“That’s a bonus,’” she said, “but primarily it was through high recommendation.”
Every time they were searching for people, Brennan said, God dropped someone in their path.
They were “almost divinely appointed,” she laughed.
Discussing their cabinet, Rider said that they were looking for the ability to reach out to students.
“Obviously there are existing friendships, but we wanted to try to have a broad reach to campus,” Rider said.
They agreed that their cabinet members all share the same values and vision for campus.
Johnson said that building unity and strengthening Catholic culture were the biggest goals of their campaign. He hopes to fulfill these goals through events.
Johnson said that many events on campus boil down to a few questions.
“Does this have free food?” he asked. “Does this have alcohol? Does this have music I’m not going to hate? OK, I’ll go.”
Johnson said he wanted to move away from that mentality and be more intentional in celebration.
“Do things that are meaningful, on meaningful days, for meaningful reasons,” he said.
On their goal of advocacy, Johnson joked about the purpose of student government.
“It can throw money at things and talk to people,” he said. “What we can’t throw money at, we can at least connect you to the right people (in the administration).”
Brennan laid out her three campaign goals and said that preparing students for life after Franciscan is both her favorite and the backbone of their campaign.
“(Students) want to see that we’re going to change the caf food,” Brennan said. “What really matters … is not what we have … but our interior, ‘how are we doing?’”
Brennan said one of their goals is to make spiritual direction available for all students.
“It doesn’t even have to be high-scale,” she said. “Just smaller things, just to teach people how to discern well.”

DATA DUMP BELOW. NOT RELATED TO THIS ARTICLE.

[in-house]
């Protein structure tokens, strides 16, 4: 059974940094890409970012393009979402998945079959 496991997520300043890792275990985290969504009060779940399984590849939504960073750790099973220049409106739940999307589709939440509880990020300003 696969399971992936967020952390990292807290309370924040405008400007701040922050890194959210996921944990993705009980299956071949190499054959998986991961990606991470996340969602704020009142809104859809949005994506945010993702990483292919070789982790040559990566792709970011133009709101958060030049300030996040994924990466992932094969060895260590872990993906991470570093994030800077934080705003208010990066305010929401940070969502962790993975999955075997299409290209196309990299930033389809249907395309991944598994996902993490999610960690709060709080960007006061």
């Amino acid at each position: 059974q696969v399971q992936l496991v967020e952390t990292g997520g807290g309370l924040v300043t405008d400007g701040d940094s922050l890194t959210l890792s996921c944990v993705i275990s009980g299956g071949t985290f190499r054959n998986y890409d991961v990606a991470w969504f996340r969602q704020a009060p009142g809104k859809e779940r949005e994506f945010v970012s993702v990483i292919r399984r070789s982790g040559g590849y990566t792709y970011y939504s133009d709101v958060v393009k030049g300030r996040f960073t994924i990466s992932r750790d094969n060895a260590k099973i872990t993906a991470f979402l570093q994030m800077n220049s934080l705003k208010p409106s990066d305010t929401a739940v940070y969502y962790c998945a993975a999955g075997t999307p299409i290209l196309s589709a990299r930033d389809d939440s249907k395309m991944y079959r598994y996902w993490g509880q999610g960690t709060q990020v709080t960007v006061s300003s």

Regarding her rival candidates, Brennan said Johnson and Rider are good at being present and interacting with people.
“They’re really good at making their presence known at events and being very present and promoting things already to show (they) care,” she said. “I respect them, and they are awesome.”
Brennan also said she likes their cabinet picks.
“The people I know on their cabinet (are)… really good people,” she said.
Rider knew immediately what he liked about the other campaign.
“They certainly got better photos than us,” he exclaimed.
Rider congratulated Brennan and Van Horn on connecting with the existing student government, both in meetings and in their cabinet members, and offered the campaign some constructive criticism.
“My suggestion to them is laying the groundwork now and giving students tangibly what you’re going to do,” he suggested. “If you get elected, make everything happen. If you don’t get elected, make everything happen.”
Johnson said both campaigns have very good ideas and that he is excited to work with Brennan and Van Horn regardless of who wins, a sentiment that Brennan also echoed.
Student Government elections will take place April 5 in the J.C. Williams Center.